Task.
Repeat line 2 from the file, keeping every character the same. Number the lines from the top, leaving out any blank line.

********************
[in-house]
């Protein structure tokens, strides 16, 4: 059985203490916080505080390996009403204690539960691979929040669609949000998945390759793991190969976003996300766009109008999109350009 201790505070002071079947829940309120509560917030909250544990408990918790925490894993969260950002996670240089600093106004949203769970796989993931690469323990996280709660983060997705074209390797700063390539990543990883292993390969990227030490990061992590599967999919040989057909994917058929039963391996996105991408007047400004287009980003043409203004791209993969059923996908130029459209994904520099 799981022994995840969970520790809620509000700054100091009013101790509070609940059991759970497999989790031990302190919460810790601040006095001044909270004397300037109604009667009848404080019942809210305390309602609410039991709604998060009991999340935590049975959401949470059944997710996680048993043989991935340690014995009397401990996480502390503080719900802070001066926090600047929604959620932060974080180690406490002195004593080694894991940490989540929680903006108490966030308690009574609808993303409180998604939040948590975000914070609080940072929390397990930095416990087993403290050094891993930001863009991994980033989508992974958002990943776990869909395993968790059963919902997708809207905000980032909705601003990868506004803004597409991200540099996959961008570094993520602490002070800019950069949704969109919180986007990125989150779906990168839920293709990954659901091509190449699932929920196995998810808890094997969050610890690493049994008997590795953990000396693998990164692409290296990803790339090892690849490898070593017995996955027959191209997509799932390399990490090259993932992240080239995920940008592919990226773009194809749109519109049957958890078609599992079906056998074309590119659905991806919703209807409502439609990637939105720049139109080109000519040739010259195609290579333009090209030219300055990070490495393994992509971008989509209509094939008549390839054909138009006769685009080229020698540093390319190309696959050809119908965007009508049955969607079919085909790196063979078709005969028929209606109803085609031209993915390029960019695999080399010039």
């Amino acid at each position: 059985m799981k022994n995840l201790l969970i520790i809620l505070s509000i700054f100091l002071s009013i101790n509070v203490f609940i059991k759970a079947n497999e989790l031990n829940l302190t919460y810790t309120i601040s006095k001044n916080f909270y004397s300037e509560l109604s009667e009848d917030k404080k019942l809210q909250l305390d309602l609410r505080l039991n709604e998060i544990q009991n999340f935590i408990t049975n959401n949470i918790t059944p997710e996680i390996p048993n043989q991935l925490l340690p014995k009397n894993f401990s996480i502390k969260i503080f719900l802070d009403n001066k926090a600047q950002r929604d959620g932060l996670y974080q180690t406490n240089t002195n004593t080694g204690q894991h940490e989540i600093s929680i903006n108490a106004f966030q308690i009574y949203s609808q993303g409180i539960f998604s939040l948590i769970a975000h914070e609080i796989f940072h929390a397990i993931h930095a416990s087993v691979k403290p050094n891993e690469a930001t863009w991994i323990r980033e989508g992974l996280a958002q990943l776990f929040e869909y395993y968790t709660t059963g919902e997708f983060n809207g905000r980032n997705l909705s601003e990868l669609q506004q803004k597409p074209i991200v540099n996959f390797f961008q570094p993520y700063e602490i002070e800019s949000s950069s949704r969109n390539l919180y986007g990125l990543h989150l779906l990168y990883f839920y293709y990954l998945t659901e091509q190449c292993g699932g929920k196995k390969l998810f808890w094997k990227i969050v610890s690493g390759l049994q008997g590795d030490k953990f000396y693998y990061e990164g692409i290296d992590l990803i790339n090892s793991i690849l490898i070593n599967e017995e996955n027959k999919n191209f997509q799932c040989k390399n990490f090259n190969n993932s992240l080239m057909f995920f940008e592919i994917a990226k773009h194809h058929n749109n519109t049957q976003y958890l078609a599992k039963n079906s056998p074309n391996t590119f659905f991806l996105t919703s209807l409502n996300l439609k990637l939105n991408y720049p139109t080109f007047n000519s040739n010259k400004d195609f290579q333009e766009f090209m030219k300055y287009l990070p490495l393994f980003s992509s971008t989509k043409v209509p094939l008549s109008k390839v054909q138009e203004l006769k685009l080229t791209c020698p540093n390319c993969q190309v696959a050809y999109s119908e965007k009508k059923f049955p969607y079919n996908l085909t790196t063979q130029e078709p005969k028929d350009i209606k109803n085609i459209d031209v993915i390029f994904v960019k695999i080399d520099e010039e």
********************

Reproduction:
């Protein structure tokens, strides 16, 4: 059985203490916080505080390996009403204690539960691979929040669609949000998945390759793991190969976003996300766009109008999109350009 201790505070002071079947829940309120509560917030909250544990408990918790925490894993969260950002996670240089600093106004949203769970796989993931690469323990996280709660983060997705074209390797700063390539990543990883292993390969990227030490990061992590599967999919040989057909994917058929039963391996996105991408007047400004287009980003043409203004791209993969059923996908130029459209994904520099 799981022994995840969970520790809620509000700054100091009013101790509070609940059991759970497999989790031990302190919460810790601040006095001044909270004397300037109604009667009848404080019942809210305390309602609410039991709604998060009991999340935590049975959401949470059944997710996680048993043989991935340690014995009397401990996480502390503080719900802070001066926090600047929604959620932060974080180690406490002195004593080694894991940490989540929680903006108490966030308690009574609808993303409180998604939040948590975000914070609080940072929390397990930095416990087993403290050094891993930001863009991994980033989508992974958002990943776990869909395993968790059963919902997708809207905000980032909705601003990868506004803004597409991200540099996959961008570094993520602490002070800019950069949704969109919180986007990125989150779906990168839920293709990954659901091509190449699932929920196995998810808890094997969050610890690493049994008997590795953990000396693998990164692409290296990803790339090892690849490898070593017995996955027959191209997509799932390399990490090259993932992240080239995920940008592919990226773009194809749109519109049957958890078609599992079906056998074309590119659905991806919703209807409502439609990637939105720049139109080109000519040739010259195609290579333009090209030219300055990070490495393994992509971008989509209509094939008549390839054909138009006769685009080229020698540093390319190309696959050809119908965007009508049955969607079919085909790196063979078709005969028929209606109803085609031209993915390029960019695999080399010039």